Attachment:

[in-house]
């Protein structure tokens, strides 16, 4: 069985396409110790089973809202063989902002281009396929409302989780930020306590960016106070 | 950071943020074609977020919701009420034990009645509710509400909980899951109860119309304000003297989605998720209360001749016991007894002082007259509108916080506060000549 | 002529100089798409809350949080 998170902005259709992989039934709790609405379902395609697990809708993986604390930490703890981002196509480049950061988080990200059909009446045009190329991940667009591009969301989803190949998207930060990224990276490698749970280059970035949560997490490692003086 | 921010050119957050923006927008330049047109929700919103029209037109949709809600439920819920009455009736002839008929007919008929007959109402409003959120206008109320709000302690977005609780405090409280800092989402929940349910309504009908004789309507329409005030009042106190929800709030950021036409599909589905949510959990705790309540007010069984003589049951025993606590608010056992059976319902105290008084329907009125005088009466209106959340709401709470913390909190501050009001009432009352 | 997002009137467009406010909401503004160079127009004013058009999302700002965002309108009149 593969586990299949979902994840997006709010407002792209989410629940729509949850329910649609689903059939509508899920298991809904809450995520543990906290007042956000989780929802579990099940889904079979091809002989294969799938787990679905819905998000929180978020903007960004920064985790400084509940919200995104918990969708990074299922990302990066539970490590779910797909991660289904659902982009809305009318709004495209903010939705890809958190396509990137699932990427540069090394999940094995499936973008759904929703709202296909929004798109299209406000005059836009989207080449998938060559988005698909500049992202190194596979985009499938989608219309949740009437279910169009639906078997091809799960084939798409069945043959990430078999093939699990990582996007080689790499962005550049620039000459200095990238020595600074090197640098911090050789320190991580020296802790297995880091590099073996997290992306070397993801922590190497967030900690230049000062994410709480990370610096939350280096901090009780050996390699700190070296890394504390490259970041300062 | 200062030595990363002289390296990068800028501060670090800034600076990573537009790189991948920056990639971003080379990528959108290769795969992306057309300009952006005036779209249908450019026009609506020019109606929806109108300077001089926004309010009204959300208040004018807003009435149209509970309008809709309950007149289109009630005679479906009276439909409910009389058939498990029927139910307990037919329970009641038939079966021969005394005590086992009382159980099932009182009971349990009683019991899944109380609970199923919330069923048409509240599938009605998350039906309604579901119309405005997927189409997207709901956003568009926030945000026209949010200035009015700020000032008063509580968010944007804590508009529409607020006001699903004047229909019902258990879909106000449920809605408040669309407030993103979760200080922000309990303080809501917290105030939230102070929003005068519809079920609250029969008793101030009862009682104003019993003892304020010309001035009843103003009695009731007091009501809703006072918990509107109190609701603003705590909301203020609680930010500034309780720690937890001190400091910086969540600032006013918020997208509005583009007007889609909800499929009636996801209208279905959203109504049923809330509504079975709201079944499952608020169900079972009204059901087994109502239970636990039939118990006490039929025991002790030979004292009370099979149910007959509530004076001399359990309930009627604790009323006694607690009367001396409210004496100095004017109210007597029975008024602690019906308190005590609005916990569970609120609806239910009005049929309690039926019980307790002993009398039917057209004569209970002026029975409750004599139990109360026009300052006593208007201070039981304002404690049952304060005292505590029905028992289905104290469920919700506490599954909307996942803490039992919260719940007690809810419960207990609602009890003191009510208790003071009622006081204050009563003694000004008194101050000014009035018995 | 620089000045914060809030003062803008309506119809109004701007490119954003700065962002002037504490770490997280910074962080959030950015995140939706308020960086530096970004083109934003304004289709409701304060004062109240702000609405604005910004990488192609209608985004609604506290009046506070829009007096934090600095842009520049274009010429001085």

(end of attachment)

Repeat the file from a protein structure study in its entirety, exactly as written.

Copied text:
[in-house]
């Protein structure tokens, strides 16, 4: 069985396409110790089973809202063989902002281009396929409302989780930020306590960016106070 | 950071943020074609977020919701009420034990009645509710509400909980899951109860119309304000003297989605998720209360001749016991007894002082007259509108916080506060000549 | 002529100089798409809350949080 998170902005259709992989039934709790609405379902395609697990809708993986604390930490703890981002196509480049950061988080990200059909009446045009190329991940667009591009969301989803190949998207930060990224990276490698749970280059970035949560997490490692003086 | 921010050119957050923006927008330049047109929700919103029209037109949709809600439920819920009455009736002839008929007919008929007959109402409003959120206008109320709000302690977005609780405090409280800092989402929940349910309504009908004789309507329409005030009042106190929800709030950021036409599909589905949510959990705790309540007010069984003589049951025993606590608010056992059976319902105290008084329907009125005088009466209106959340709401709470913390909190501050009001009432009352 | 997002009137467009406010909401503004160079127009004013058009999302700002965002309108009149 593969586990299949979902994840997006709010407002792209989410629940729509949850329910649609689903059939509508899920298991809904809450995520543990906290007042956000989780929802579990099940889904079979091809002989294969799938787990679905819905998000929180978020903007960004920064985790400084509940919200995104918990969708990074299922990302990066539970490590779910797909991660289904659902982009809305009318709004495209903010939705890809958190396509990137699932990427540069090394999940094995499936973008759904929703709202296909929004798109299209406000005059836009989207080449998938060559988005698909500049992202190194596979985009499938989608219309949740009437279910169009639906078997091809799960084939798409069945043959990430078999093939699990990582996007080689790499962005550049620039000459200095990238020595600074090197640098911090050789320190991580020296802790297995880091590099073996997290992306070397993801922590190497967030900690230049000062994410709480990370610096939350280096901090009780050996390699700190070296890394504390490259970041300062 | 200062030595990363002289390296990068800028501060670090800034600076990573537009790189991948920056990639971003080379990528959108290769795969992306057309300009952006005036779209249908450019026009609506020019109606929806109108300077001089926004309010009204959300208040004018807003009435149209509970309008809709309950007149289109009630005679479906009276439909409910009389058939498990029927139910307990037919329970009641038939079966021969005394005590086992009382159980099932009182009971349990009683019991899944109380609970199923919330069923048409509240599938009605998350039906309604579901119309405005997927189409997207709901956003568009926030945000026209949010200035009015700020000032008063509580968010944007804590508009529409607020006001699903004047229909019902258990879909106000449920809605408040669309407030993103979760200080922000309990303080809501917290105030939230102070929003005068519809079920609250029969008793101030009862009682104003019993003892304020010309001035009843103003009695009731007091009501809703006072918990509107109190609701603003705590909301203020609680930010500034309780720690937890001190400091910086969540600032006013918020997208509005583009007007889609909800499929009636996801209208279905959203109504049923809330509504079975709201079944499952608020169900079972009204059901087994109502239970636990039939118990006490039929025991002790030979004292009370099979149910007959509530004076001399359990309930009627604790009323006694607690009367001396409210004496100095004017109210007597029975008024602690019906308190005590609005916990569970609120609806239910009005049929309690039926019980307790002993009398039917057209004569209970002026029975409750004599139990109360026009300052006593208007201070039981304002404690049952304060005292505590029905028992289905104290469920919700506490599954909307996942803490039992919260719940007690809810419960207990609602009890003191009510208790003071009622006081204050009563003694000004008194101050000014009035018995 | 620089000045914060809030003062803008309506119809109004701007490119954003700065962002002037504490770490997280910074962080959030950015995140939706308020960086530096970004083109934003304004289709409701304060004062109240702000609405604005910004990488192609209608985004609604506290009046506070829009007096934090600095842009520049274009010429001085």